There are tradeoffs at work here.
The current configuration allows them to use one first stage design for 1-5 boosters. A first stage that has symmetric attachment points, needs 2+4+4 = 10 attachment points for the 2, 3, 4, and 5 booster cases.
Another approach would be to discard the odd numbered configurations altogether and go to 2, 4, 6, 8 boosters. That means a higher manufacturing cost and more dead weight (more attachment points, less efficient boosters).
In both cases there's a tradeoff between manufacturing cost and complexity, and rocket efficiency (performance loss due to non-optimal configurations). Apparently the tradeoff was favorable for the current 1-5 booster configuration.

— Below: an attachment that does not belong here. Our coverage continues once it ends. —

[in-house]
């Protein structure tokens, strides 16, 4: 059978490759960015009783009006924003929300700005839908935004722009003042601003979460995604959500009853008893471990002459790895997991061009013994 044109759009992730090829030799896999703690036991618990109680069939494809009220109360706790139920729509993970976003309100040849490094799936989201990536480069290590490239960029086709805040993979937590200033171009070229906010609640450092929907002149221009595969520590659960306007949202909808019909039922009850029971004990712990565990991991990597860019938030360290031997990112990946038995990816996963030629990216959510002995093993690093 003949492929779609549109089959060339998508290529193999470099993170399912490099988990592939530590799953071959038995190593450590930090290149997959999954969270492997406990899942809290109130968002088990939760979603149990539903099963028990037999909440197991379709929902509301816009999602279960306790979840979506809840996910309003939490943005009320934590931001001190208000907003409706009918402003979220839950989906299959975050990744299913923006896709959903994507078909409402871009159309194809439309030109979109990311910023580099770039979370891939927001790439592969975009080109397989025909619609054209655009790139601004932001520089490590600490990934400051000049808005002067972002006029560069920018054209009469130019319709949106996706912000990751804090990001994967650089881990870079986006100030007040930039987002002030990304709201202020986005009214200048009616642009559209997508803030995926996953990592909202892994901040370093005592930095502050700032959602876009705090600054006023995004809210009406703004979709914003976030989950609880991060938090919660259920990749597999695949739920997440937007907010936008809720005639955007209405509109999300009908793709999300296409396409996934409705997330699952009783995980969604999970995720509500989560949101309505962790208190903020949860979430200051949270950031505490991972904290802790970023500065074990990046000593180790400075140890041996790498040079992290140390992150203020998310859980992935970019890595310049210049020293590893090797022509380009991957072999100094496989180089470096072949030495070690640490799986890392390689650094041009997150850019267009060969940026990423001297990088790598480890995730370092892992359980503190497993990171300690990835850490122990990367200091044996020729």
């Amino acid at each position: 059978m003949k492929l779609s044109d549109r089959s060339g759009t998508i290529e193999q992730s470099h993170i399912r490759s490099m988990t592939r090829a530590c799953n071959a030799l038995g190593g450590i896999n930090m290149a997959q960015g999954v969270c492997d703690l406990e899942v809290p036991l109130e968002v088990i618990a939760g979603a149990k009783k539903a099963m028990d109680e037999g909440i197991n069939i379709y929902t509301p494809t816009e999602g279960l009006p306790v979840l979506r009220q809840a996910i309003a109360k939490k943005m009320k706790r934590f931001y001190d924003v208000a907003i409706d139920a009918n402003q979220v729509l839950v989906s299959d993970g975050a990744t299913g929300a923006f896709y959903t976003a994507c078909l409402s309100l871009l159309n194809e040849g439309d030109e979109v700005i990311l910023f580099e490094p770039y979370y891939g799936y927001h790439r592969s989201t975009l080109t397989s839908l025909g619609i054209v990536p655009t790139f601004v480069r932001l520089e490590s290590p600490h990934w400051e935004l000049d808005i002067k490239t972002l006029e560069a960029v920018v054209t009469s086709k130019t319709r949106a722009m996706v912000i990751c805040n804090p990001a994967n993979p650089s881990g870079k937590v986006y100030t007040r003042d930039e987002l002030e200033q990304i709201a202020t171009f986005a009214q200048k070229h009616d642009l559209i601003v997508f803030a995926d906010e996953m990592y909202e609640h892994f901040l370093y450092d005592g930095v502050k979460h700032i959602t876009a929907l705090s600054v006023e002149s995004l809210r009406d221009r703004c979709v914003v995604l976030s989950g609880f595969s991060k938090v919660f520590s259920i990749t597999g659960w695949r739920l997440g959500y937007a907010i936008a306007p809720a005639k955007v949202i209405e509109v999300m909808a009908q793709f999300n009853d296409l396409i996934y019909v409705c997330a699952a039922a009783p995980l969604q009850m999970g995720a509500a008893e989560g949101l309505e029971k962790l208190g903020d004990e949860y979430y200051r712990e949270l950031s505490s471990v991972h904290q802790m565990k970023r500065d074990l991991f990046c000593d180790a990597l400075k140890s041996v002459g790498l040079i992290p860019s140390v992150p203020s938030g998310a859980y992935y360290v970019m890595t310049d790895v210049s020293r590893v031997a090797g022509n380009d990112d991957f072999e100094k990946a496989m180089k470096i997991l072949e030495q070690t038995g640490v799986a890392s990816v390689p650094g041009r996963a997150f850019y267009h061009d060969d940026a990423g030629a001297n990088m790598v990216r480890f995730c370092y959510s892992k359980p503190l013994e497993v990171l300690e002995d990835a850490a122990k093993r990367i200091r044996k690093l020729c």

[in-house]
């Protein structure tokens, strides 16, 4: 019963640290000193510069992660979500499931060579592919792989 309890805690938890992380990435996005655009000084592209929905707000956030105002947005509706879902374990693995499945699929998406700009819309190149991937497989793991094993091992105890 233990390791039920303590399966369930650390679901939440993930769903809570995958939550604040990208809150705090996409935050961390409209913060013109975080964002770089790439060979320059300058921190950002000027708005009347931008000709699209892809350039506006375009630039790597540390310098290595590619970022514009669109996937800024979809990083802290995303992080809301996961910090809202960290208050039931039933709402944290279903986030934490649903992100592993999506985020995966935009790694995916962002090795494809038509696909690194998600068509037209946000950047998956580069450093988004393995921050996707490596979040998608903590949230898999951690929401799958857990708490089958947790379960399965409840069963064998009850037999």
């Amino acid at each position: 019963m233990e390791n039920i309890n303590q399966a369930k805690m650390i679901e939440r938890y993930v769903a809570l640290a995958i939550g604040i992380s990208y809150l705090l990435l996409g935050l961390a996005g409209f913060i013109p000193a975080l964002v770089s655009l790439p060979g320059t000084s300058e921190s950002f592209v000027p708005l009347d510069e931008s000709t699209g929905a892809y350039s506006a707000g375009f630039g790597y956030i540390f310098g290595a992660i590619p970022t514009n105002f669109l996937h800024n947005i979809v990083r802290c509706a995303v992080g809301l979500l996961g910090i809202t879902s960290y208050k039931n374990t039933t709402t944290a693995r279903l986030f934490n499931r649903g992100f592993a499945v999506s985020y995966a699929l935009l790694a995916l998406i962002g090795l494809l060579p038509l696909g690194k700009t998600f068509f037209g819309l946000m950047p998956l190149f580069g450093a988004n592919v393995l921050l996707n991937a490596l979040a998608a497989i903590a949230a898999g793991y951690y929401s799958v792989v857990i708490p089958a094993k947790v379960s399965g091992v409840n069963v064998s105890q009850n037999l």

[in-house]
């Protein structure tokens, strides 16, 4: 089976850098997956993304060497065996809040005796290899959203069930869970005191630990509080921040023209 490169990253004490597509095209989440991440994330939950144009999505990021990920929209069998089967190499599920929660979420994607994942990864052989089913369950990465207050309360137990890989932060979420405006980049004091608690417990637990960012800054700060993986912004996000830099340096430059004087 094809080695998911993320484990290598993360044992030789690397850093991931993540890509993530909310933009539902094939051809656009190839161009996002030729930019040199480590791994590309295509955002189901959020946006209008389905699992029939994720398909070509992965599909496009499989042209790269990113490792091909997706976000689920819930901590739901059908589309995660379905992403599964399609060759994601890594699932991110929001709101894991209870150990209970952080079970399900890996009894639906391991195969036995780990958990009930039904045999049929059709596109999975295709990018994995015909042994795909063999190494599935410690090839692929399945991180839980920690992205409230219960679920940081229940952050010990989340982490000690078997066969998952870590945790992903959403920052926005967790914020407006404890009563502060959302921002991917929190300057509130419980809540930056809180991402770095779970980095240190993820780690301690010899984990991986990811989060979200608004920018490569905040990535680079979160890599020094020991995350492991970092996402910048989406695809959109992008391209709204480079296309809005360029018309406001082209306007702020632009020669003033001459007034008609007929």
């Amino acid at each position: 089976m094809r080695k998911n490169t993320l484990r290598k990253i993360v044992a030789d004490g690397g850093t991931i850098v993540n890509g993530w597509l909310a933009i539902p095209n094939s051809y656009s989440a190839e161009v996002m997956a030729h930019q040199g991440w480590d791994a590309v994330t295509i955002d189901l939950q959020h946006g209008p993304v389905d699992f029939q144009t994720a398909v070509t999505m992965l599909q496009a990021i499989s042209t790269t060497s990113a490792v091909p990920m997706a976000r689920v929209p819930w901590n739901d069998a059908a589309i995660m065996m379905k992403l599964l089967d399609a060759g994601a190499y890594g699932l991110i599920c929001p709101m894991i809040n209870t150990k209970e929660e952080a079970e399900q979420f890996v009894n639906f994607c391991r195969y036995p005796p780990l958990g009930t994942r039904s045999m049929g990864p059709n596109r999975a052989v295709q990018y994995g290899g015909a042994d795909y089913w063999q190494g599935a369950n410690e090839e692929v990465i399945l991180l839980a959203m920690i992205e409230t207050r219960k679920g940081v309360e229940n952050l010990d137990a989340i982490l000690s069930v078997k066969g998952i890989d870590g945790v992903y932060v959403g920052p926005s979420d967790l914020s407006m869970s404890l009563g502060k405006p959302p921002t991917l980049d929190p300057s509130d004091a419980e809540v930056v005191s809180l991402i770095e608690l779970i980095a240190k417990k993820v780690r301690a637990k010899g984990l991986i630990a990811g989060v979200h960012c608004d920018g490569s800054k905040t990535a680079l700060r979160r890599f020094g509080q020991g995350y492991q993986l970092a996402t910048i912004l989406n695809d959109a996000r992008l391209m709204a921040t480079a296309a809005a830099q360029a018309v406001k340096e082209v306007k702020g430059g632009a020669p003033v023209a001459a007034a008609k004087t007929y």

The Atlas V first stage is built to in a single configuration. Here's the first stage for OSIRIS-REx, an Atlas V 441 launch with one booster attached. I've indicated attachment points for 2 boosters, indicating they will fly with unused attachment points.
This photo also shows there's lots of places around the circumference of the stage where you can't attach boosters due to LOX lines or electronics attached to the outside. This is why e.g. the 4-booster variant is asymmetrical. Apparently, the Common Core Booster was not initially designed to be used with solid boosters, and when they had to be added later they didn't want to rearrange the rest of the stage.
Being designed for government contracts in an era with very little competition, it's feasible they didn't want to spend money wringing out the last bit of performance from the design.